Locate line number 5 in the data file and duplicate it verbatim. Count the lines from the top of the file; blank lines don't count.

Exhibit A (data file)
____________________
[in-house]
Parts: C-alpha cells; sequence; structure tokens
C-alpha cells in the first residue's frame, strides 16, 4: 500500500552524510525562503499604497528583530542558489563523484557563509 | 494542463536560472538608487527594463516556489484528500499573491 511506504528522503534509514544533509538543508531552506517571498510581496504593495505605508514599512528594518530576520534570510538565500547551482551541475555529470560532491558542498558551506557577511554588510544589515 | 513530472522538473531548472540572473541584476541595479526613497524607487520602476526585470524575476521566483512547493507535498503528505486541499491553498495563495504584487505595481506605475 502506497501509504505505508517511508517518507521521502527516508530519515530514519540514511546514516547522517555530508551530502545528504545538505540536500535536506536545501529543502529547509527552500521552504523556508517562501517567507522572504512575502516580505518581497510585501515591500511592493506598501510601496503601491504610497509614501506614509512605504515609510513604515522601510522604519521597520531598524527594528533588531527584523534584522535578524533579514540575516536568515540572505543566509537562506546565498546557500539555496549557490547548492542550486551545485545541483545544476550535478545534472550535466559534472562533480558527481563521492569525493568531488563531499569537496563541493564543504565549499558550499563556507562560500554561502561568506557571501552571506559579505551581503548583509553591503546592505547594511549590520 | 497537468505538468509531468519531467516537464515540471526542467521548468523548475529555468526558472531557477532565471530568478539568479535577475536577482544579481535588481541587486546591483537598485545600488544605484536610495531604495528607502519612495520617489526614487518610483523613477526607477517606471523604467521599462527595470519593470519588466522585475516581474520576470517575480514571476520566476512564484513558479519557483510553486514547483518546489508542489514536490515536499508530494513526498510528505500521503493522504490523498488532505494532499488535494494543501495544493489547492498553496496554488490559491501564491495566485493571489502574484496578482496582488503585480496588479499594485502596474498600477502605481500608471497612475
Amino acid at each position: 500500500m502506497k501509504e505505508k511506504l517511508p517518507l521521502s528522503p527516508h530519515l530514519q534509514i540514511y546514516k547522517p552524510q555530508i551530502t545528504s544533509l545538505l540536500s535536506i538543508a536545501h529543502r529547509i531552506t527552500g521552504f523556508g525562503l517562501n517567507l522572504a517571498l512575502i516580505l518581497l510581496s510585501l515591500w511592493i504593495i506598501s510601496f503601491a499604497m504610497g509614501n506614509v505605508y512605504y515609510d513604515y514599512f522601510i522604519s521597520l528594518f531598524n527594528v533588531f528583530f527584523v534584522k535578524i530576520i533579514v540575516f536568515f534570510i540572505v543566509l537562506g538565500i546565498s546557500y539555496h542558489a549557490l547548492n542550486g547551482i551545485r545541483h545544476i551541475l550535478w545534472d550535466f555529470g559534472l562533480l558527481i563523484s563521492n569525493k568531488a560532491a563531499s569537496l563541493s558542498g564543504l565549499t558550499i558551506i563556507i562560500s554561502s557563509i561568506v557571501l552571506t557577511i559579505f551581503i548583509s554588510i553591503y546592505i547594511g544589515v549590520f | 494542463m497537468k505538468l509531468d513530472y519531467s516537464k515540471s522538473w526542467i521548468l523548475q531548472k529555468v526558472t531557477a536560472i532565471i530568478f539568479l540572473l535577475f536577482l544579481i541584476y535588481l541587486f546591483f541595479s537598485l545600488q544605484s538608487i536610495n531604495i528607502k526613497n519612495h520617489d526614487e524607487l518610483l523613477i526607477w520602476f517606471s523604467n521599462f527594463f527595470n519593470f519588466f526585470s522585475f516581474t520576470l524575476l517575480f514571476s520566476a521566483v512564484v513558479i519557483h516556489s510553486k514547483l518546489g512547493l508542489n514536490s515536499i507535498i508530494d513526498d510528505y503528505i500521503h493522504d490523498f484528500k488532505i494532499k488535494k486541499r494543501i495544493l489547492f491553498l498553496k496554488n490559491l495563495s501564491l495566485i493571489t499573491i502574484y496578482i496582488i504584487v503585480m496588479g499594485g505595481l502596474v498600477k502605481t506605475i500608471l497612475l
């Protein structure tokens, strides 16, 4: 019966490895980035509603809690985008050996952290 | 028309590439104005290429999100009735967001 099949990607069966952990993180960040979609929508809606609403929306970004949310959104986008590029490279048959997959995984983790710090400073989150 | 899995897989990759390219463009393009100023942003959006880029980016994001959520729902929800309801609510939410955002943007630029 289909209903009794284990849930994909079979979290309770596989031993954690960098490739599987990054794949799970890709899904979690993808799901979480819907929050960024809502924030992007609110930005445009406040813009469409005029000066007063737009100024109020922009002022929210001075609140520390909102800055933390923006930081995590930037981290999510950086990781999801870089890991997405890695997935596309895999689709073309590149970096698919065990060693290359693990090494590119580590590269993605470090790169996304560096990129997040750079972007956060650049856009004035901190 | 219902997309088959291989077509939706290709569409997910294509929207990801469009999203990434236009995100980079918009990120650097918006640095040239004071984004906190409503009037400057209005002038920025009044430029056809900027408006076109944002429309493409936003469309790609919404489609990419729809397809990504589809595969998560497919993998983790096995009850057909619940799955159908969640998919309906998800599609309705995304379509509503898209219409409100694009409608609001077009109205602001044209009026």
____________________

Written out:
């Protein structure tokens, strides 16, 4: 019966490895980035509603809690985008050996952290 | 028309590439104005290429999100009735967001 099949990607069966952990993180960040979609929508809606609403929306970004949310959104986008590029490279048959997959995984983790710090400073989150 | 899995897989990759390219463009393009100023942003959006880029980016994001959520729902929800309801609510939410955002943007630029 289909209903009794284990849930994909079979979290309770596989031993954690960098490739599987990054794949799970890709899904979690993808799901979480819907929050960024809502924030992007609110930005445009406040813009469409005029000066007063737009100024109020922009002022929210001075609140520390909102800055933390923006930081995590930037981290999510950086990781999801870089890991997405890695997935596309895999689709073309590149970096698919065990060693290359693990090494590119580590590269993605470090790169996304560096990129997040750079972007956060650049856009004035901190 | 219902997309088959291989077509939706290709569409997910294509929207990801469009999203990434236009995100980079918009990120650097918006640095040239004071984004906190409503009037400057209005002038920025009044430029056809900027408006076109944002429309493409936003469309790609919404489609990419729809397809990504589809595969998560497919993998983790096995009850057909619940799955159908969640998919309906998800599609309705995304379509509503898209219409409100694009409608609001077009109205602001044209009026």